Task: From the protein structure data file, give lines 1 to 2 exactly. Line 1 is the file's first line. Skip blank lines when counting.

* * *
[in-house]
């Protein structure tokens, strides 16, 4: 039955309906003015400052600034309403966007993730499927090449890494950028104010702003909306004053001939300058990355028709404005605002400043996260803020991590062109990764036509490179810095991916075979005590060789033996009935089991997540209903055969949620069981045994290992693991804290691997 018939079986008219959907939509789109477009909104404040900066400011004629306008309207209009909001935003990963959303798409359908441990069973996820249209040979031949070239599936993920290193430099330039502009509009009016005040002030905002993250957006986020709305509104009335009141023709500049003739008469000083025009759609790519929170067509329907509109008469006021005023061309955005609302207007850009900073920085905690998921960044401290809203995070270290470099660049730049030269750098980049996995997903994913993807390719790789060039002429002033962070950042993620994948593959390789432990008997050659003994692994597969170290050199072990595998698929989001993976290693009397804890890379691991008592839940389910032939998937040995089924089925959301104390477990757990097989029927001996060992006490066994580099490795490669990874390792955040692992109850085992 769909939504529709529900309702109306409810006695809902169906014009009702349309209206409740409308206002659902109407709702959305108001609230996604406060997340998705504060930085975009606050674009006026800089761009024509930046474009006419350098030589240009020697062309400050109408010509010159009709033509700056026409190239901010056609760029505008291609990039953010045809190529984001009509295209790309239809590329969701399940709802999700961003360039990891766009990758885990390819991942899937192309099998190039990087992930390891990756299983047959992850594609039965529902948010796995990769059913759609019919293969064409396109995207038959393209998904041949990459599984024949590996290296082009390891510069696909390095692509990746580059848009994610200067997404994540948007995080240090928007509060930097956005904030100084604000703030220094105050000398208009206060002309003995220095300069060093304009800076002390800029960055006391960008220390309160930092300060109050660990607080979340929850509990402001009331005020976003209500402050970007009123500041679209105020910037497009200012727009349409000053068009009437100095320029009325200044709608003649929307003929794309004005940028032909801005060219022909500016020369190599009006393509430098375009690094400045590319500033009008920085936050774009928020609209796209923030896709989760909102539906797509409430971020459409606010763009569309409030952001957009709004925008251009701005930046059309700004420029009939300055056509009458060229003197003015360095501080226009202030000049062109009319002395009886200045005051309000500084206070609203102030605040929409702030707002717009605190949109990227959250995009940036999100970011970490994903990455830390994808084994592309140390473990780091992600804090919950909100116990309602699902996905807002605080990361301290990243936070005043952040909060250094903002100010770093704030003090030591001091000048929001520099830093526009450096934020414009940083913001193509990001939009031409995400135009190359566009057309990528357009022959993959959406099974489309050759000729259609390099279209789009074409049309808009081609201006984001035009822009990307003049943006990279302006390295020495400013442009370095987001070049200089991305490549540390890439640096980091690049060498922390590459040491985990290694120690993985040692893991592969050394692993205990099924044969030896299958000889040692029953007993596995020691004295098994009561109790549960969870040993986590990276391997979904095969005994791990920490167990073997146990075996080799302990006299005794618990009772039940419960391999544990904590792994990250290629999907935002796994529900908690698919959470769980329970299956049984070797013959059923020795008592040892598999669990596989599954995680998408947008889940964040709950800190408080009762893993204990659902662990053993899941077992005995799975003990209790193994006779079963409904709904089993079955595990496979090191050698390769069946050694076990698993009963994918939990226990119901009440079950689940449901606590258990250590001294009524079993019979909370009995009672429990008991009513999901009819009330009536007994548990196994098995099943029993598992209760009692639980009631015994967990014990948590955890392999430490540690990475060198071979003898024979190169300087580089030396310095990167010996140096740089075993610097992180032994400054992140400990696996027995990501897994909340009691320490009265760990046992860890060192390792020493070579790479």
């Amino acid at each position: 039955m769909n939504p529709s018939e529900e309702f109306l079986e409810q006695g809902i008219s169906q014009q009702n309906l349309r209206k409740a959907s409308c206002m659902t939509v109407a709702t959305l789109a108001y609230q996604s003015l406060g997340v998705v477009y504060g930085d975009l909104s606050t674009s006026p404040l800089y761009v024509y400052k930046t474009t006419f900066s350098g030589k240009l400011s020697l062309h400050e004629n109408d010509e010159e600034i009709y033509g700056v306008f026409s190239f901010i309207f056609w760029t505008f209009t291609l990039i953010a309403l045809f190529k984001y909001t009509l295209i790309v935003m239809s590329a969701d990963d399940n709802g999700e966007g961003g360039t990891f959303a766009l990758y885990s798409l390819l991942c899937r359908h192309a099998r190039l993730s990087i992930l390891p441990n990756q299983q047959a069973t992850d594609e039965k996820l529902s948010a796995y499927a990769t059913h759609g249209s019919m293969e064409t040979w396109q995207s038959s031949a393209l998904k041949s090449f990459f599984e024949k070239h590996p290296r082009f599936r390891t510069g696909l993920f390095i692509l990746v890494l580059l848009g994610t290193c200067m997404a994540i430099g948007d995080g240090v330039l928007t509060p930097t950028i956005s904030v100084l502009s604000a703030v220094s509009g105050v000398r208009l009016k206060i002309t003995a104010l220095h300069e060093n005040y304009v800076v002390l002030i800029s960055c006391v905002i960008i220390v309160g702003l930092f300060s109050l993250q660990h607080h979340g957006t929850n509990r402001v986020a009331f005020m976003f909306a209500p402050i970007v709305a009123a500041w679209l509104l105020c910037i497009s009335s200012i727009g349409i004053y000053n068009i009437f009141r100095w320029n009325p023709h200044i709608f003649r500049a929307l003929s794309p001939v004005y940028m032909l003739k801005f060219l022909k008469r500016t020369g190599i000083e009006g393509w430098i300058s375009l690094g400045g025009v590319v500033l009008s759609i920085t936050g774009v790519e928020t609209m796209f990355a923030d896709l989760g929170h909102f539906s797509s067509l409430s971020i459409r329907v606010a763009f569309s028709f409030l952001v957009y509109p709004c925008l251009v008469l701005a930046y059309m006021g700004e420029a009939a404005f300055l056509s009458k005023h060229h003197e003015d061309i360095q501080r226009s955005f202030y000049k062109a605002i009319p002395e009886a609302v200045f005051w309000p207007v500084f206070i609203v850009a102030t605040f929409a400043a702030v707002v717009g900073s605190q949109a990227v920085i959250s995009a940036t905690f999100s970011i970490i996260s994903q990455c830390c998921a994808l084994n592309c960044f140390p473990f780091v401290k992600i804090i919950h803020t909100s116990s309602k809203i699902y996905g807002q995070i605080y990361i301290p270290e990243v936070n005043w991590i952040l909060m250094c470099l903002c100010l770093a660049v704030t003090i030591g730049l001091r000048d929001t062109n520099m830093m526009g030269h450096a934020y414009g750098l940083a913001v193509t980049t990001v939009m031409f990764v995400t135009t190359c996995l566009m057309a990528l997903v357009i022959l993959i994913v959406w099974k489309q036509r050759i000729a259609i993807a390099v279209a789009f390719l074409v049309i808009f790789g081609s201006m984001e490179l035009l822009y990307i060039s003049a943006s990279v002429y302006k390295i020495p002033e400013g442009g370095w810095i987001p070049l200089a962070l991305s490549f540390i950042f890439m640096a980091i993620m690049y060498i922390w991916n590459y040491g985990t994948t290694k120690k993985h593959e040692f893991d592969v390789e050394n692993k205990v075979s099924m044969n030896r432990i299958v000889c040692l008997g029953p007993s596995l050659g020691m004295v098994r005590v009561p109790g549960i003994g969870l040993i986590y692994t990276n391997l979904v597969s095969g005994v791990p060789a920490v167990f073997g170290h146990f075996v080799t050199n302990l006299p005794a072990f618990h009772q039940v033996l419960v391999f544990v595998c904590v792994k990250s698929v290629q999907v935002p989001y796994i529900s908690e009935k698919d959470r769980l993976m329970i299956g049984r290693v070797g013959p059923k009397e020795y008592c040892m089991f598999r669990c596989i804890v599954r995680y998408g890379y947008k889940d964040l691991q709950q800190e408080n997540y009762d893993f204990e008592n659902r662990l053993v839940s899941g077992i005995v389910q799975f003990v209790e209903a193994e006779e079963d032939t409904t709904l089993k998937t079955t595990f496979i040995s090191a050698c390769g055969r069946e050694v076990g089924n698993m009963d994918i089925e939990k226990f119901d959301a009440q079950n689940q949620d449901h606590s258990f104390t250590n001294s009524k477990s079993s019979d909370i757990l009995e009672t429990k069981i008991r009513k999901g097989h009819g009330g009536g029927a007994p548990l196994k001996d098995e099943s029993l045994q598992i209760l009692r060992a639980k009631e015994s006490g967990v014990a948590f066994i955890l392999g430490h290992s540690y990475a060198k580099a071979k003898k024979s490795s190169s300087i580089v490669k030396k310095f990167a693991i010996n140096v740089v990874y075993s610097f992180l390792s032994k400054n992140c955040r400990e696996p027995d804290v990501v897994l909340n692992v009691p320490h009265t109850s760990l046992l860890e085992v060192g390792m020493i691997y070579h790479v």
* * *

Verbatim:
[in-house]
């Protein structure tokens, strides 16, 4: 039955309906003015400052600034309403966007993730499927090449890494950028104010702003909306004053001939300058990355028709404005605002400043996260803020991590062109990764036509490179810095991916075979005590060789033996009935089991997540209903055969949620069981045994290992693991804290691997 018939079986008219959907939509789109477009909104404040900066400011004629306008309207209009909001935003990963959303798409359908441990069973996820249209040979031949070239599936993920290193430099330039502009509009009016005040002030905002993250957006986020709305509104009335009141023709500049003739008469000083025009759609790519929170067509329907509109008469006021005023061309955005609302207007850009900073920085905690998921960044401290809203995070270290470099660049730049030269750098980049996995997903994913993807390719790789060039002429002033962070950042993620994948593959390789432990008997050659003994692994597969170290050199072990595998698929989001993976290693009397804890890379691991008592839940389910032939998937040995089924089925959301104390477990757990097989029927001996060992006490066994580099490795490669990874390792955040692992109850085992 769909939504529709529900309702109306409810006695809902169906014009009702349309209206409740409308206002659902109407709702959305108001609230996604406060997340998705504060930085975009606050674009006026800089761009024509930046474009006419350098030589240009020697062309400050109408010509010159009709033509700056026409190239901010056609760029505008291609990039953010045809190529984001009509295209790309239809590329969701399940709802999700961003360039990891766009990758885990390819991942899937192309099998190039990087992930390891990756299983047959992850594609039965529902948010796995990769059913759609019919293969064409396109995207038959393209998904041949990459599984024949590996290296082009390891510069696909390095692509990746580059848009994610200067997404994540948007995080240090928007509060930097956005904030100084604000703030220094105050000398208009206060002309003995220095300069060093304009800076002390800029960055006391960008220390309160930092300060109050660990607080979340929850509990402001009331005020976003209500402050970007009123500041679209105020910037497009200012727009349409000053068009009437100095320029009325200044709608003649929307003929794309004005940028032909801005060219022909500016020369190599009006393509430098375009690094400045590319500033009008920085936050774009928020609209796209923030896709989760909102539906797509409430971020459409606010763009569309409030952001957009709004925008251009701005930046059309700004420029009939300055056509009458060229003197003015360095501080226009202030000049062109009319002395009886200045005051309000500084206070609203102030605040929409702030707002717009605190949109990227959250995009940036999100970011970490994903990455830390994808084994592309140390473990780091992600804090919950909100116990309602699902996905807002605080990361301290990243936070005043952040909060250094903002100010770093704030003090030591001091000048929001520099830093526009450096934020414009940083913001193509990001939009031409995400135009190359566009057309990528357009022959993959959406099974489309050759000729259609390099279209789009074409049309808009081609201006984001035009822009990307003049943006990279302006390295020495400013442009370095987001070049200089991305490549540390890439640096980091690049060498922390590459040491985990290694120690993985040692893991592969050394692993205990099924044969030896299958000889040692029953007993596995020691004295098994009561109790549960969870040993986590990276391997979904095969005994791990920490167990073997146990075996080799302990006299005794618990009772039940419960391999544990904590792994990250290629999907935002796994529900908690698919959470769980329970299956049984070797013959059923020795008592040892598999669990596989599954995680998408947008889940964040709950800190408080009762893993204990659902662990053993899941077992005995799975003990209790193994006779079963409904709904089993079955595990496979090191050698390769069946050694076990698993009963994918939990226990119901009440079950689940449901606590258990250590001294009524079993019979909370009995009672429990008991009513999901009819009330009536007994548990196994098995099943029993598992209760009692639980009631015994967990014990948590955890392999430490540690990475060198071979003898024979190169300087580089030396310095990167010996140096740089075993610097992180032994400054992140400990696996027995990501897994909340009691320490009265760990046992860890060192390792020493070579790479």